24. He wrestles with an angel at Peniel, where he is called Israel.
31. He halts.

Dictionary of Bible Themes
Genesis 32:22-32

     4438   eating

Genesis 32:24-32

     8613   prayer, persistence

Genesis 32:31-32

     5278   cripples
     5296   disabilities

Mahanaim: the Two Camps
And Jacob went on his way, and the angels of God met him. And when Jacob saw them, he said, This is God's host: and he called the name of that place Mahanaim' (i.e. Two camps).--GENESIS xxxii. 1, 2. This vision came at a crisis in Jacob's life. He has just left the house of Laban, his father-in-law, where he had lived for many years, and in company with a long caravan, consisting of wives, children, servants, and all his wealth turned into cattle, is journeying back again to Palestine. His road
Alexander Maclaren—Expositions of Holy Scripture

The Twofold Wrestle --God's with Jacob and Jacob's with God
'And Jacob said, O God of my father Abraham, and God of my father Isaac, the Lord which saidst unto me, Return unto thy country, and to thy kindred, and I will deal well with thee: I am not worthy of the least of all the mercies, and of all the truth, which Thou hast shewed unto Thy servant; for with my staff I passed over this Jordan; and now I am become two bands. Deliver me, I pray thee, from the hand of my brother, from the hand of Esau: for I fear him, lest he will come and smite me, and the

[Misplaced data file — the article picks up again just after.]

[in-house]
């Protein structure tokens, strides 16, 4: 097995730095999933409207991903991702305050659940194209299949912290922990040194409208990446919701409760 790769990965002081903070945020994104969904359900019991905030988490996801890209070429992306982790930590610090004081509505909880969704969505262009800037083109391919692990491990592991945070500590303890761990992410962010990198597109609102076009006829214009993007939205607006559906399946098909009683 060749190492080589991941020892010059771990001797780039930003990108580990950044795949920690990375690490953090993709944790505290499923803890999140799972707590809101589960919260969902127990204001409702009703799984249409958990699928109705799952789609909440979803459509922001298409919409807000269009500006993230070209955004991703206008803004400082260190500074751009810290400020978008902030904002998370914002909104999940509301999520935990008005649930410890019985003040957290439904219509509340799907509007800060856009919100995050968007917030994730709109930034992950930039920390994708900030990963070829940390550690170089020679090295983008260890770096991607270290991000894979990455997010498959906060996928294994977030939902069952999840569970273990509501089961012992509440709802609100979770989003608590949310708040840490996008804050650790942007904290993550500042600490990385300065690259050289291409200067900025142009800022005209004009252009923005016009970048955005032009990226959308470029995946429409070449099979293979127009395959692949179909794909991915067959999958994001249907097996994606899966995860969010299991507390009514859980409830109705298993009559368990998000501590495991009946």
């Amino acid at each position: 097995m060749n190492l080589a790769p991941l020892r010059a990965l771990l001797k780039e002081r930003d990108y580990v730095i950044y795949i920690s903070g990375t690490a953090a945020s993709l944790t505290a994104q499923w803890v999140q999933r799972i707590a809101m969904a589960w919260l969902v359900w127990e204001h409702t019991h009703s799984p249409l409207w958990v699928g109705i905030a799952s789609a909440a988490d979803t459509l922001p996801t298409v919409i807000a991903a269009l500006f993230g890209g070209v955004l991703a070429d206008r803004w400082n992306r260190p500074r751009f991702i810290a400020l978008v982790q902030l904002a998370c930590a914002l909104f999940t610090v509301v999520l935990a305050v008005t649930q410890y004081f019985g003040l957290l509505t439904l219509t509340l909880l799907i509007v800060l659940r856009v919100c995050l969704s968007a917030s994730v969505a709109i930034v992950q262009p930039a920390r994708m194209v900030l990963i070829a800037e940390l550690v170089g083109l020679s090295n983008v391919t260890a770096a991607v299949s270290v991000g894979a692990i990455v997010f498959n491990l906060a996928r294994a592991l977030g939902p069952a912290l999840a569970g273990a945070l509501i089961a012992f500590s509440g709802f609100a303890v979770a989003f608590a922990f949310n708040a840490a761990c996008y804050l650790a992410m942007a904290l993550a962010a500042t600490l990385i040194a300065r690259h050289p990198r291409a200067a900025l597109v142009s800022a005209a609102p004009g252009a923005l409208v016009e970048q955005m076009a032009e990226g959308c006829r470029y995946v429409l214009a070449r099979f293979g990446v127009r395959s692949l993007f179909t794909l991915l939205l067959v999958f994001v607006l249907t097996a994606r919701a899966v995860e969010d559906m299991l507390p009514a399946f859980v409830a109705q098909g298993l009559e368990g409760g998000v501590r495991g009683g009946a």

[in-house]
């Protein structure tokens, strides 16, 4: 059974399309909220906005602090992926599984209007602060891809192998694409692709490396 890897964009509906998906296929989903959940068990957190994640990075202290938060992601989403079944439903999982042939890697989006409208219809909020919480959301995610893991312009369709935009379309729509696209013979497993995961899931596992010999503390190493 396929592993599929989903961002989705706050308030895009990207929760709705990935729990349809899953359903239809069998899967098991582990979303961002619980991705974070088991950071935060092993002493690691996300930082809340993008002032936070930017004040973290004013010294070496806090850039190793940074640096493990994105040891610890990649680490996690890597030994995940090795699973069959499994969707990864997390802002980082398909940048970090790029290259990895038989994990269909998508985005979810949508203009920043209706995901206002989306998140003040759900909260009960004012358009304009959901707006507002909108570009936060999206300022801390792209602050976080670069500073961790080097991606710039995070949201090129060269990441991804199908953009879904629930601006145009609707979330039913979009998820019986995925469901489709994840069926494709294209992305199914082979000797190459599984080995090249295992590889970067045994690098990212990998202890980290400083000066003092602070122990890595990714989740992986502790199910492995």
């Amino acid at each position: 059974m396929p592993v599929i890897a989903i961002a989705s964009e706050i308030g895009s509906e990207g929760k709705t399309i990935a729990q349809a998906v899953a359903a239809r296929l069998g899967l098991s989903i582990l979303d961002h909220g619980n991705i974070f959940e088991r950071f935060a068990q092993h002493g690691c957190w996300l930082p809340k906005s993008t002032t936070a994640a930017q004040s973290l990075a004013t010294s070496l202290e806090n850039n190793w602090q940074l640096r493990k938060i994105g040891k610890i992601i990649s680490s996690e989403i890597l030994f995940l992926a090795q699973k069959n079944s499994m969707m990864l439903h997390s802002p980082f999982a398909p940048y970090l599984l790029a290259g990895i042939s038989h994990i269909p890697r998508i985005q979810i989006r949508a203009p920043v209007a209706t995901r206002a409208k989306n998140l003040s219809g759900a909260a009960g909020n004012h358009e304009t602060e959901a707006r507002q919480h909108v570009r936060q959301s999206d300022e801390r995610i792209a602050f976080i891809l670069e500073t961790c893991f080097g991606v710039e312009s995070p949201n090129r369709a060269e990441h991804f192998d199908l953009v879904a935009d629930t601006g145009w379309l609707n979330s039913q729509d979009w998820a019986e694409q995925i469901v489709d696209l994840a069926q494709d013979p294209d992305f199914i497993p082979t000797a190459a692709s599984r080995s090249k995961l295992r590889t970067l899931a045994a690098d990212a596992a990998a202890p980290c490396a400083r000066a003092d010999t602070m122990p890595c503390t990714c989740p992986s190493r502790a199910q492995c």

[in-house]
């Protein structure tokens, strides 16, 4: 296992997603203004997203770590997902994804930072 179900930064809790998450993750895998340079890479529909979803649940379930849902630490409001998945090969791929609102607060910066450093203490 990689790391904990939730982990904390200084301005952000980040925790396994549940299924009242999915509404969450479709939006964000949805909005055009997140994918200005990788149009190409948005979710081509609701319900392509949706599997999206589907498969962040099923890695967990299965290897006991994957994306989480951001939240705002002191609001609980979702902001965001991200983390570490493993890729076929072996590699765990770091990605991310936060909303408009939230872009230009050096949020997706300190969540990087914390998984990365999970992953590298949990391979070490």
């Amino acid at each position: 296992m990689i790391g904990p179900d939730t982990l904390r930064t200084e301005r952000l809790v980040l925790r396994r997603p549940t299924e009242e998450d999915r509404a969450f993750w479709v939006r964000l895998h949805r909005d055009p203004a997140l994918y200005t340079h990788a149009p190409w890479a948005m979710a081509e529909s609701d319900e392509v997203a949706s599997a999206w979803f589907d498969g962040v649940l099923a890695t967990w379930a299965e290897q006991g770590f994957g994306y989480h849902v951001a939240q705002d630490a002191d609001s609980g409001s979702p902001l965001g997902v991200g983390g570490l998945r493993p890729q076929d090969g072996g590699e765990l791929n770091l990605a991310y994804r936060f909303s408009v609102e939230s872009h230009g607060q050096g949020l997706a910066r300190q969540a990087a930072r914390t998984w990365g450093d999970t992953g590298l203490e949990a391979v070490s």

Alexander Maclaren—Expositions of Holy Scripture

"And He Said, Let Me Go, for the Day Breaketh. " --Genesis xxxii. 26
"And he said, Let me go, for the day breaketh."--Genesis xxxii. 26. Let me go, the day is breaking, Dear companions, let me go; We have spent a night of waking In the wilderness below; Upward now I bend my way, Part we here at break of day. Let me go, I may not tarry, Wrestling thus with doubts and fears, Angels wait my soul to carry, Where my risen Lord appears; Friends and kindred, weep not so, If you love me let me go. We have travell'd long together, Hand in hand, and heart in heart, Both
James Montgomery—Sacred Poems and Hymns

Of the Name of God
Exod. iii. 13, 14.--"And Moses said unto God, Behold, when I come unto the children of Israel and shall say unto them, The God of your fathers hath sent me unto you and they shall say to me, What is his name? what shall I say unto them? And God said unto Moses, I AM THAT I AM and he said, Thus shalt thou say unto the children of Israel, I AM hath sent me unto you." We are now about this question, What God is. But who can answer it? Or, if answered, who can understand it? It should astonish us in
Hugh Binning—The Works of the Rev. Hugh Binning

Gen. xxxi. 11